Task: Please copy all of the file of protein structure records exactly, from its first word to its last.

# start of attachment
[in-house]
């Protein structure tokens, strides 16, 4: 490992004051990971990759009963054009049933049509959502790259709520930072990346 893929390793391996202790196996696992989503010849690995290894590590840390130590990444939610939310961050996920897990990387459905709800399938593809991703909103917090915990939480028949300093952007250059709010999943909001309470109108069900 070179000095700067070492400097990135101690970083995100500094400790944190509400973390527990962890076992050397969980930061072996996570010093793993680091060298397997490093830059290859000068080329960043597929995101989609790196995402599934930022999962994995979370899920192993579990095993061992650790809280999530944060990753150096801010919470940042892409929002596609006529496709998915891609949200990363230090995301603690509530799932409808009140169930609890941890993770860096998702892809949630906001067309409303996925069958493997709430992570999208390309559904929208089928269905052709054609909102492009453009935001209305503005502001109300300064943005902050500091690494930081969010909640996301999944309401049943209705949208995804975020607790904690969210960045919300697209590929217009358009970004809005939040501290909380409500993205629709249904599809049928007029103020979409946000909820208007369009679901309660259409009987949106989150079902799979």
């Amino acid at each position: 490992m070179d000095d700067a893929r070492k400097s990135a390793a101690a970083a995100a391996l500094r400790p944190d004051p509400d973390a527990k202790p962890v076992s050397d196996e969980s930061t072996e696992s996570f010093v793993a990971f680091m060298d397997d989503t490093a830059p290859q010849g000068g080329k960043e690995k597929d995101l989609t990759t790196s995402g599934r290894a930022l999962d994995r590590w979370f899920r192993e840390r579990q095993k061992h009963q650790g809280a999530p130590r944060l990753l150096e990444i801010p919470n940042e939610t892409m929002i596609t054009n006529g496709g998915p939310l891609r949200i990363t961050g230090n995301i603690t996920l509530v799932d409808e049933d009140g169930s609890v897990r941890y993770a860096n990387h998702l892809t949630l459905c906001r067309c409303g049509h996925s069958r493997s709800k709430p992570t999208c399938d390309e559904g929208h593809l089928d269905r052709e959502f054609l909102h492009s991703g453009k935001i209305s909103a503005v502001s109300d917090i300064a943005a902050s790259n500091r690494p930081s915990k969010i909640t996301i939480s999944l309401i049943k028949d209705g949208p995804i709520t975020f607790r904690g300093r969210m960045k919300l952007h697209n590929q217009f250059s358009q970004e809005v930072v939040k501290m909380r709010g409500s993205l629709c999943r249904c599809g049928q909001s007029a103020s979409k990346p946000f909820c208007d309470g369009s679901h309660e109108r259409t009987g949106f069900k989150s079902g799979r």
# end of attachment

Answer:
[in-house]
């Protein structure tokens, strides 16, 4: 490992004051990971990759009963054009049933049509959502790259709520930072990346 893929390793391996202790196996696992989503010849690995290894590590840390130590990444939610939310961050996920897990990387459905709800399938593809991703909103917090915990939480028949300093952007250059709010999943909001309470109108069900 070179000095700067070492400097990135101690970083995100500094400790944190509400973390527990962890076992050397969980930061072996996570010093793993680091060298397997490093830059290859000068080329960043597929995101989609790196995402599934930022999962994995979370899920192993579990095993061992650790809280999530944060990753150096801010919470940042892409929002596609006529496709998915891609949200990363230090995301603690509530799932409808009140169930609890941890993770860096998702892809949630906001067309409303996925069958493997709430992570999208390309559904929208089928269905052709054609909102492009453009935001209305503005502001109300300064943005902050500091690494930081969010909640996301999944309401049943209705949208995804975020607790904690969210960045919300697209590929217009358009970004809005939040501290909380409500993205629709249904599809049928007029103020979409946000909820208007369009679901309660259409009987949106989150079902799979």
């Amino acid at each position: 490992m070179d000095d700067a893929r070492k400097s990135a390793a101690a970083a995100a391996l500094r400790p944190d004051p509400d973390a527990k202790p962890v076992s050397d196996e969980s930061t072996e696992s996570f010093v793993a990971f680091m060298d397997d989503t490093a830059p290859q010849g000068g080329k960043e690995k597929d995101l989609t990759t790196s995402g599934r290894a930022l999962d994995r590590w979370f899920r192993e840390r579990q095993k061992h009963q650790g809280a999530p130590r944060l990753l150096e990444i801010p919470n940042e939610t892409m929002i596609t054009n006529g496709g998915p939310l891609r949200i990363t961050g230090n995301i603690t996920l509530v799932d409808e049933d009140g169930s609890v897990r941890y993770a860096n990387h998702l892809t949630l459905c906001r067309c409303g049509h996925s069958r493997s709800k709430p992570t999208c399938d390309e559904g929208h593809l089928d269905r052709e959502f054609l909102h492009s991703g453009k935001i209305s909103a503005v502001s109300d917090i300064a943005a902050s790259n500091r690494p930081s915990k969010i909640t996301i939480s999944l309401i049943k028949d209705g949208p995804i709520t975020f607790r904690g300093r969210m960045k919300l952007h697209n590929q217009f250059s358009q970004e809005v930072v939040k501290m909380r709010g409500s993205l629709c999943r249904c599809g049928q909001s007029a103020s979409k990346p946000f909820c208007d309470g369009s679901h309660e109108r259409t009987g949106f069900k989150s079902g799979r």